Natural Sports Nutrition: Part 2

Vanessa Rodriguez is currently studying to become a Registered Holistic Nutritionist and blogs daily at Vanessa Runs. She is currently training to run her first ultra marathon this spring, and enjoys experimenting with natural sports nutrition.

Vitamin C

This vitamin is important for the formation of connective tissue and certain hormones like adrenaline, which are produced during exercise. It also plays a role in the formation of red blood cells, which enhances iron absorption. It is an antioxidant, protecting against exercise-related cellular damage. A vitamin C supplement may be useful for prolonged, high-intensity training for reducing muscle soreness and promoting quick recovery.

Most people only think of citrus fruits as vitamin C sources, but many vegetables are also an amazing source of this nutrient. For example, a red, raw bell pepper has more vitamin C than an orange. Broccoli, brussel sprouts, cauliflower and kale are also high in vitamin C.


Calcium is an important mineral for bone formation, muscle growth, muscle contraction, and nerve transmission. Again, most people think of dairy such as cow’s milk for calcium sources, but other healthy sources include sardines, sesame seeds, spinach, collard greens, and turnip greens. Weight bearing exercises such as running and weight training help increase bone mass and calcium absorption. Extra calcium is usually recommended for female athletes with low estrogen levels.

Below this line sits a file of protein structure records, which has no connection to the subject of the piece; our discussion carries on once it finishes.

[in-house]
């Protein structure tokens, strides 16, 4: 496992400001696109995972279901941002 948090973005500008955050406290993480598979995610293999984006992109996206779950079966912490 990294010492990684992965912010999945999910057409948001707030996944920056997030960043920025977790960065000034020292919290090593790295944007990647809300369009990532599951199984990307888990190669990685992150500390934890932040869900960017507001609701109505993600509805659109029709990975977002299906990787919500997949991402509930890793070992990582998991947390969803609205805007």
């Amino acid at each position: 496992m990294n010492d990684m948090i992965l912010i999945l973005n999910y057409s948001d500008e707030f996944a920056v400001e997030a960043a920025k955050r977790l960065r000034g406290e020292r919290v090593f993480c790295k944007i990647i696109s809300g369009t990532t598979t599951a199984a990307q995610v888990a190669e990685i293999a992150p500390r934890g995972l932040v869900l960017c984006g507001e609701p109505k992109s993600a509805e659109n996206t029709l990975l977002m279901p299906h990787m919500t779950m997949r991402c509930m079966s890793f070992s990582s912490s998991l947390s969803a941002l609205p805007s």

For athletes, this is a crucial mineral because of its major function in the formation of hemoglobin. Hemoglobin transports oxygen in the blood and myoglobin transports oxygen in the muscle cells, fueling our exercise. Energy metabolism depends on iron, and athletes have higher requirements than sedentary individuals. Iron losses are common during exercises that involve the pounding of feet, such as running. Female athletes in particular tend to be deficient in iron.

Foods rich in iron include red meats, offal poultry (dark part of the meat), fish, whole grains, dark leafy vegetables, eggs, and fortified foods. Iron is more efficiently absorbed through animal sources, but absorption is improved if plant sources are accompanied by vitamin C-rich fruits or vegetables.

Next: Nutrition for Vegetarians

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